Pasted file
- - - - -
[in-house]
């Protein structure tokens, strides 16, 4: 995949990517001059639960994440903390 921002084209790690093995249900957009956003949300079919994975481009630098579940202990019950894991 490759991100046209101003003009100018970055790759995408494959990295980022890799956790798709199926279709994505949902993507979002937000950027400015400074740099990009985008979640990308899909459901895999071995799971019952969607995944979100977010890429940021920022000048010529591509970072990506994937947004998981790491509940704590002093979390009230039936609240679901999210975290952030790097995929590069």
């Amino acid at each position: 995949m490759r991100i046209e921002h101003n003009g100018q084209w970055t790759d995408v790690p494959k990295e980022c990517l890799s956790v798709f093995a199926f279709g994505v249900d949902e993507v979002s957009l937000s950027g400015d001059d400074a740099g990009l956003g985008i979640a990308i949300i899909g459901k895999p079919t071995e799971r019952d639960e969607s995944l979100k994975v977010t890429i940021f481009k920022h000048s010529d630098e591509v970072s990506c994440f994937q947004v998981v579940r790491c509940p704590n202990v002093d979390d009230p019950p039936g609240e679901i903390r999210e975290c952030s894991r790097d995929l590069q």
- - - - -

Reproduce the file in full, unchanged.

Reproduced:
[in-house]
């Protein structure tokens, strides 16, 4: 995949990517001059639960994440903390 921002084209790690093995249900957009956003949300079919994975481009630098579940202990019950894991 490759991100046209101003003009100018970055790759995408494959990295980022890799956790798709199926279709994505949902993507979002937000950027400015400074740099990009985008979640990308899909459901895999071995799971019952969607995944979100977010890429940021920022000048010529591509970072990506994937947004998981790491509940704590002093979390009230039936609240679901999210975290952030790097995929590069």
């Amino acid at each position: 995949m490759r991100i046209e921002h101003n003009g100018q084209w970055t790759d995408v790690p494959k990295e980022c990517l890799s956790v798709f093995a199926f279709g994505v249900d949902e993507v979002s957009l937000s950027g400015d001059d400074a740099g990009l956003g985008i979640a990308i949300i899909g459901k895999p079919t071995e799971r019952d639960e969607s995944l979100k994975v977010t890429i940021f481009k920022h000048s010529d630098e591509v970072s990506c994440f994937q947004v998981v579940r790491c509940p704590n202990v002093d979390d009230p019950p039936g609240e679901i903390r999210e975290c952030s894991r790097d995929l590069q």